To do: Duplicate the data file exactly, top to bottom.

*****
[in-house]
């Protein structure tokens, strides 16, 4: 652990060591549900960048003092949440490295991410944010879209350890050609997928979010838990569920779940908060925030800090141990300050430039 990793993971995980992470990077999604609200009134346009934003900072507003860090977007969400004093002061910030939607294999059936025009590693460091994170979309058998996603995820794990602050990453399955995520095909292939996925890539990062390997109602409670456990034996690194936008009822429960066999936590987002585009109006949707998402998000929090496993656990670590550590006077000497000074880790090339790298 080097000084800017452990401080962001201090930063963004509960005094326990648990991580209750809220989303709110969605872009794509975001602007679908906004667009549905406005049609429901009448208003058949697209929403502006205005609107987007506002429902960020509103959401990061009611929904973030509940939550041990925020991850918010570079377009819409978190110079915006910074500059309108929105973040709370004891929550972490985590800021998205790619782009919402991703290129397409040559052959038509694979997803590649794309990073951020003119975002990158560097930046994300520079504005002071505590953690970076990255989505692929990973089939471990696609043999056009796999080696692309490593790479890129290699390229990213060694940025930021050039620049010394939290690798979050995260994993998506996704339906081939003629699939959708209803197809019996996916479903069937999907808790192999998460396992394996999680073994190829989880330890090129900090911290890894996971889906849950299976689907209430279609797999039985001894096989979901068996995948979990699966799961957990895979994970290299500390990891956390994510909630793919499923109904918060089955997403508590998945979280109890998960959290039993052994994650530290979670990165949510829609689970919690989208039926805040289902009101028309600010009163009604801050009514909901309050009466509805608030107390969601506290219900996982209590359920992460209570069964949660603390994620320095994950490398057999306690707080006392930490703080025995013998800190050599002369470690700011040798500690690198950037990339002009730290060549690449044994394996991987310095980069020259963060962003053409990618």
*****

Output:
[in-house]
């Protein structure tokens, strides 16, 4: 652990060591549900960048003092949440490295991410944010879209350890050609997928979010838990569920779940908060925030800090141990300050430039 990793993971995980992470990077999604609200009134346009934003900072507003860090977007969400004093002061910030939607294999059936025009590693460091994170979309058998996603995820794990602050990453399955995520095909292939996925890539990062390997109602409670456990034996690194936008009822429960066999936590987002585009109006949707998402998000929090496993656990670590550590006077000497000074880790090339790298 080097000084800017452990401080962001201090930063963004509960005094326990648990991580209750809220989303709110969605872009794509975001602007679908906004667009549905406005049609429901009448208003058949697209929403502006205005609107987007506002429902960020509103959401990061009611929904973030509940939550041990925020991850918010570079377009819409978190110079915006910074500059309108929105973040709370004891929550972490985590800021998205790619782009919402991703290129397409040559052959038509694979997803590649794309990073951020003119975002990158560097930046994300520079504005002071505590953690970076990255989505692929990973089939471990696609043999056009796999080696692309490593790479890129290699390229990213060694940025930021050039620049010394939290690798979050995260994993998506996704339906081939003629699939959708209803197809019996996916479903069937999907808790192999998460396992394996999680073994190829989880330890090129900090911290890894996971889906849950299976689907209430279609797999039985001894096989979901068996995948979990699966799961957990895979994970290299500390990891956390994510909630793919499923109904918060089955997403508590998945979280109890998960959290039993052994994650530290979670990165949510829609689970919690989208039926805040289902009101028309600010009163009604801050009514909901309050009466509805608030107390969601506290219900996982209590359920992460209570069964949660603390994620320095994950490398057999306690707080006392930490703080025995013998800190050599002369470690700011040798500690690198950037990339002009730290060549690449044994394996991987310095980069020259963060962003053409990618």